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How do I determine whether a particular running Ubuntu system was booted using EFI/UEFI, or BIOS?

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Interesting question. Not an exact dupe but try the answer here, to a similar question. –  Tom Brossman Jul 11 '12 at 21:10
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2 Answers 2

up vote 16 down vote accepted

The easiest way is to check to see if /sys/firmware/efi exists. It does not appear if you booted using traditional BIOS.

#!/bin/bash
[ -d /sys/firmware/efi ] && echo UEFI || echo BIOS
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Note: The below is a deprecated method that may not always work. Instead, please see Colin's answer using /sys/firmware/efi just above or below this one.


It's very easy to tell if a system was booted in EFI (or not, in which case it must be BIOS):

Just use dmesg | grep "EFI v"

  • This will return a line like this, if the system was booted off of EFI:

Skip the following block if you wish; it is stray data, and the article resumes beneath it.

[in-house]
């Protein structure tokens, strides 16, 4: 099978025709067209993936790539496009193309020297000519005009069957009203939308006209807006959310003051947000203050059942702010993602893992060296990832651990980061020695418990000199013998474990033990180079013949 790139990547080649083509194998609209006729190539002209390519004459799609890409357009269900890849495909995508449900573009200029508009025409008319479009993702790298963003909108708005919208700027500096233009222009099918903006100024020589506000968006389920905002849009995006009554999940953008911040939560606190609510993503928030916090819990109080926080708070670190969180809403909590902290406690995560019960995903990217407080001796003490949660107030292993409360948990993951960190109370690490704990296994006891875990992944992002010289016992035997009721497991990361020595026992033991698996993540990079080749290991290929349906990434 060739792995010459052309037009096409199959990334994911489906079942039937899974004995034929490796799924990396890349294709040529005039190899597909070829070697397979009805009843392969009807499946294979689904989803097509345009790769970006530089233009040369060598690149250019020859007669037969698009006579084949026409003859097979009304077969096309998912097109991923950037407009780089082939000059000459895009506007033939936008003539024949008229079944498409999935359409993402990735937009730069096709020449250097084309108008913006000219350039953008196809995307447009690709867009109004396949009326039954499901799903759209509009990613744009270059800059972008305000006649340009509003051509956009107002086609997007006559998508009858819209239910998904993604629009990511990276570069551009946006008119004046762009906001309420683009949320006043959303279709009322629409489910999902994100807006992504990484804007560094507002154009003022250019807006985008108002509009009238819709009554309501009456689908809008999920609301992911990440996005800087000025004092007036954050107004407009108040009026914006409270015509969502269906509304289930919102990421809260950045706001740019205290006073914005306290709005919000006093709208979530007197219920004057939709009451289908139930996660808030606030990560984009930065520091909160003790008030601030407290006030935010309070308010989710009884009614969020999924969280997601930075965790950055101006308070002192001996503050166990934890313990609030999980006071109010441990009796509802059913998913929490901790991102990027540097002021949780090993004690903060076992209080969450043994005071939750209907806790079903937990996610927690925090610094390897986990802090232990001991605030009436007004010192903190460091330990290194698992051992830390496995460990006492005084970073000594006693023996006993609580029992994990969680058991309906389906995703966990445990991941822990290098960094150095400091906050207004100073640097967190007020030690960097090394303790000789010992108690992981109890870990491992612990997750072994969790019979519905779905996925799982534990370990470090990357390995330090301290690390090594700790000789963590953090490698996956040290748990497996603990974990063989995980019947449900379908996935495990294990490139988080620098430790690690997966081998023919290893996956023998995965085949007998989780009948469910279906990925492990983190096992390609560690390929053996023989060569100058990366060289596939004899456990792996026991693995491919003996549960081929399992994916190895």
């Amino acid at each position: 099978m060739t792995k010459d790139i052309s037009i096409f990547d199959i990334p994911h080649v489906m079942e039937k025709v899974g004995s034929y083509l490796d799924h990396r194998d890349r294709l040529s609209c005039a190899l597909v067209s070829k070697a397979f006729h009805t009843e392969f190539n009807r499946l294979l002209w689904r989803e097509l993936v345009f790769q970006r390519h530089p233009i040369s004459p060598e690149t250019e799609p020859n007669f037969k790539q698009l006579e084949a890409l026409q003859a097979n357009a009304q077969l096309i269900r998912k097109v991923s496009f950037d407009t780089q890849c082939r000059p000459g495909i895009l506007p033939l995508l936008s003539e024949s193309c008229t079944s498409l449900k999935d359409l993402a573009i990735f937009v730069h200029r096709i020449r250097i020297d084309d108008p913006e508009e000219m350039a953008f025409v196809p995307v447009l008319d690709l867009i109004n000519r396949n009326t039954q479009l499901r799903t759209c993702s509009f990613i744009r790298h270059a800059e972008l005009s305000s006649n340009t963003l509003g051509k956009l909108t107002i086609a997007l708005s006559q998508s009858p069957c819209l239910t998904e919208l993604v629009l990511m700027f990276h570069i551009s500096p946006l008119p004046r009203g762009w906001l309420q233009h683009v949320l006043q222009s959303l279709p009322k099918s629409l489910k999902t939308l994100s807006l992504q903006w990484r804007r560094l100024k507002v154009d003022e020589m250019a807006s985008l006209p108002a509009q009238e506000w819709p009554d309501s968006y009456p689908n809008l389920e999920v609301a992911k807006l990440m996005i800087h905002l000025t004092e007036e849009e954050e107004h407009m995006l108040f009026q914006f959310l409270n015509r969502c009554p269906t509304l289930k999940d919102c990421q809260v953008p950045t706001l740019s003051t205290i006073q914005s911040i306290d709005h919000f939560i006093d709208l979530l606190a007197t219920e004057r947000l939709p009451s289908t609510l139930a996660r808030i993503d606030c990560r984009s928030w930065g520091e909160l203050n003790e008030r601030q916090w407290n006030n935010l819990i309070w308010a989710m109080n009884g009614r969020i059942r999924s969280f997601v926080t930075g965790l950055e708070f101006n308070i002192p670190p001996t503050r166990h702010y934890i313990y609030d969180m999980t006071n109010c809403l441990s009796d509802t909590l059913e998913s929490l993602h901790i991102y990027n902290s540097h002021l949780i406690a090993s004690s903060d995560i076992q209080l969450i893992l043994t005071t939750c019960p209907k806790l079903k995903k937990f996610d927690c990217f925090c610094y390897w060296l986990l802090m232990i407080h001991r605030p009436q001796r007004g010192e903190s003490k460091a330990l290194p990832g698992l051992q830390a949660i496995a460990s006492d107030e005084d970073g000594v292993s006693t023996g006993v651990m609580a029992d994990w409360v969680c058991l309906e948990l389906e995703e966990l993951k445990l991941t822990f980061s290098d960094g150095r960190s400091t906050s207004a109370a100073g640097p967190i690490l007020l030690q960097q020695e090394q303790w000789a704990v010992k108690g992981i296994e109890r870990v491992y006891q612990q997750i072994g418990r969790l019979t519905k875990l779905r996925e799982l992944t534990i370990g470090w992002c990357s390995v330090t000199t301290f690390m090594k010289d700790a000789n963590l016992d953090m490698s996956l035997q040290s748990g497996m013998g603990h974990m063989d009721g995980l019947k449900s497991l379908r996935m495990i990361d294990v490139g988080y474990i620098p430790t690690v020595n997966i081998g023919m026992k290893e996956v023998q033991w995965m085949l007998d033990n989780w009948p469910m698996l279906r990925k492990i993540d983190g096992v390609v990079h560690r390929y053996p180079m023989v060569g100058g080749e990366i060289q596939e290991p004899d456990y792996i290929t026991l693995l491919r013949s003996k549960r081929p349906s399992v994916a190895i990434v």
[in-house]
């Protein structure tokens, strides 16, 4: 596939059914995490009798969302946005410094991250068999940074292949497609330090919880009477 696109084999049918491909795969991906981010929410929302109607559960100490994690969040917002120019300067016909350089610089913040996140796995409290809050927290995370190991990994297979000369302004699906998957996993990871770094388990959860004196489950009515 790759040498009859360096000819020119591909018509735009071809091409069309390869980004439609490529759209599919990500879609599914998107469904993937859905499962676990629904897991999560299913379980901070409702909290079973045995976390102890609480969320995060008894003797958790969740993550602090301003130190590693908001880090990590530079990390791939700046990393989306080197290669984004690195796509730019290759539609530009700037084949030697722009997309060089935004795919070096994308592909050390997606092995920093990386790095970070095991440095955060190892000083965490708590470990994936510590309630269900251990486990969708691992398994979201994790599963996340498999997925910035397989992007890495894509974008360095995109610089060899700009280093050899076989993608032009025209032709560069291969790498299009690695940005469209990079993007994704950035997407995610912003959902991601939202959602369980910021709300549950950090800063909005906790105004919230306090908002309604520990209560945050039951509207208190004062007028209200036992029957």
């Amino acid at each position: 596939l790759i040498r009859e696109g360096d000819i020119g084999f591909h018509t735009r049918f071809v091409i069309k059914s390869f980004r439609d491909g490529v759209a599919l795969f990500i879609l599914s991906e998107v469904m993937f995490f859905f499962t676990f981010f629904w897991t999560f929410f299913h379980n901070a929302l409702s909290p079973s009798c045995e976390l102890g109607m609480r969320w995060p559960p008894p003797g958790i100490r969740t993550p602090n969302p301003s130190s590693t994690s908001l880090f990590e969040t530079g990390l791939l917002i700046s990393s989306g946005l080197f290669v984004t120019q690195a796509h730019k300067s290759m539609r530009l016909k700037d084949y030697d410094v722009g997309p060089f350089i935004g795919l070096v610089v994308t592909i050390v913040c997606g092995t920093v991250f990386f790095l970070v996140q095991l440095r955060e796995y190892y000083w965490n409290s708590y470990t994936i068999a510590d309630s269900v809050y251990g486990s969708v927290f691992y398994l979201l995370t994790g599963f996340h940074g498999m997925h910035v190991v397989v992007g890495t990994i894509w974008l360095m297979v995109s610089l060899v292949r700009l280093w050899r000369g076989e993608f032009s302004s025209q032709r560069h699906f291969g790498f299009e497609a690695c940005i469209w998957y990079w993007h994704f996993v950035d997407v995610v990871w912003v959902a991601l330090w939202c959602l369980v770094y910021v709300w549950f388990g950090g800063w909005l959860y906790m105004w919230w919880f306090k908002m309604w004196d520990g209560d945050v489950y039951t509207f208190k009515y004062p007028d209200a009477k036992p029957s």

[ 0.000000] EFI v2.00 by American Megatrends
  • Or return nothing if it was not, in which case it was booted off of BIOS

Example of bash script usage based on grep's exit code:

...
dmesg | grep -q "EFI v"    # -q tell grep to output nothing
if [ $? -eq 0 ]      # check exit code; if 0 EFI, else BIOS
then
    echo "You are using EFI boot."
  else
    echo "You are using BIOS boot"
fi
...

Source: For how to determine if an EFI system is using legacy-BIOS emulation or not, as well as more information on testing for EFI and EFI compatibility, along with the strings for a number of EFI vendors/versions, please see this page from the Ubuntu Developer Summit for Precise.

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I'd simplify that to if dmesg | grep -Fq "EFI v"; then .... No point in running the [ command in addition, just to test for success/failure. $? is mainly useful for checking for specific errors. –  geirha Jul 12 '12 at 10:50
2  
This is brittle, as there is no guarantee that the string searched for is generated by the desired feature. –  Thorbjørn Ravn Andersen Jul 13 '12 at 1:28
    
@ThorbjørnRavnAndersen: The Ubuntu Developer Summit folks seem to think it's part of the specification...can you provide a source or reference for your contention? –  izx Jul 13 '12 at 1:30
1  
@izx, any script can happen to write "EFI v" as part of something else. If that happens on a BIOS machine, this would be a false positive. –  Thorbjørn Ravn Andersen Jul 13 '12 at 1:37
2  
Best not to grep for text in the kernel log, it is subject to change. Best to look at /sys/firmware/efi –  Colin Ian King Jul 27 '12 at 18:24
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